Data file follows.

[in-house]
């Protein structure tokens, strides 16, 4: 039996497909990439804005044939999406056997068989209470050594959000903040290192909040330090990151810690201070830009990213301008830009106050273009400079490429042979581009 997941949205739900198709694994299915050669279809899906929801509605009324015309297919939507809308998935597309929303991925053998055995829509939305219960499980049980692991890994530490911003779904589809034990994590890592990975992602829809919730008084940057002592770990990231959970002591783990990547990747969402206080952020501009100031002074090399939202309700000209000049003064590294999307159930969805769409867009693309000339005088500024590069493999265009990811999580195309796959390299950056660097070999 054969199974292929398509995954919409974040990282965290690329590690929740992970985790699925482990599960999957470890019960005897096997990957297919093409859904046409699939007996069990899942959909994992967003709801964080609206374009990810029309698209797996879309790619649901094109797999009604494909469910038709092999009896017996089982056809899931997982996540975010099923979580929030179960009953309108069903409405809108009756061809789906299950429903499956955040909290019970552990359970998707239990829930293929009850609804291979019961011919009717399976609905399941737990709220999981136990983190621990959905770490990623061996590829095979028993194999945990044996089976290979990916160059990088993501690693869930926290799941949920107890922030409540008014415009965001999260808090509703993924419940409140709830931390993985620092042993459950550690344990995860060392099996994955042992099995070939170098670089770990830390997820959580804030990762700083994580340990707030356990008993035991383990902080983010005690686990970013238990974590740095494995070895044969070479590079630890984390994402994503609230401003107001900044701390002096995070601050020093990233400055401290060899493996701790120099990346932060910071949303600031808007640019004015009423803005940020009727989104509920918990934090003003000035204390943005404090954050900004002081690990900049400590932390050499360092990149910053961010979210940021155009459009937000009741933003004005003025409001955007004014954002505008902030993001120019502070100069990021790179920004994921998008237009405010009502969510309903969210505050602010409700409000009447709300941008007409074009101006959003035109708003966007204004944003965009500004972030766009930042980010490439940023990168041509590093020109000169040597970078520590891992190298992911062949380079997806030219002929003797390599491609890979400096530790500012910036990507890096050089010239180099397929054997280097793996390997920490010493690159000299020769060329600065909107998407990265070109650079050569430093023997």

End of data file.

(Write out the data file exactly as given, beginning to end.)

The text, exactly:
[in-house]
């Protein structure tokens, strides 16, 4: 039996497909990439804005044939999406056997068989209470050594959000903040290192909040330090990151810690201070830009990213301008830009106050273009400079490429042979581009 997941949205739900198709694994299915050669279809899906929801509605009324015309297919939507809308998935597309929303991925053998055995829509939305219960499980049980692991890994530490911003779904589809034990994590890592990975992602829809919730008084940057002592770990990231959970002591783990990547990747969402206080952020501009100031002074090399939202309700000209000049003064590294999307159930969805769409867009693309000339005088500024590069493999265009990811999580195309796959390299950056660097070999 054969199974292929398509995954919409974040990282965290690329590690929740992970985790699925482990599960999957470890019960005897096997990957297919093409859904046409699939007996069990899942959909994992967003709801964080609206374009990810029309698209797996879309790619649901094109797999009604494909469910038709092999009896017996089982056809899931997982996540975010099923979580929030179960009953309108069903409405809108009756061809789906299950429903499956955040909290019970552990359970998707239990829930293929009850609804291979019961011919009717399976609905399941737990709220999981136990983190621990959905770490990623061996590829095979028993194999945990044996089976290979990916160059990088993501690693869930926290799941949920107890922030409540008014415009965001999260808090509703993924419940409140709830931390993985620092042993459950550690344990995860060392099996994955042992099995070939170098670089770990830390997820959580804030990762700083994580340990707030356990008993035991383990902080983010005690686990970013238990974590740095494995070895044969070479590079630890984390994402994503609230401003107001900044701390002096995070601050020093990233400055401290060899493996701790120099990346932060910071949303600031808007640019004015009423803005940020009727989104509920918990934090003003000035204390943005404090954050900004002081690990900049400590932390050499360092990149910053961010979210940021155009459009937000009741933003004005003025409001955007004014954002505008902030993001120019502070100069990021790179920004994921998008237009405010009502969510309903969210505050602010409700409000009447709300941008007409074009101006959003035109708003966007204004944003965009500004972030766009930042980010490439940023990168041509590093020109000169040597970078520590891992190298992911062949380079997806030219002929003797390599491609890979400096530790500012910036990507890096050089010239180099397929054997280097793996390997920490010493690159000299020769060329600065909107998407990265070109650079050569430093023997």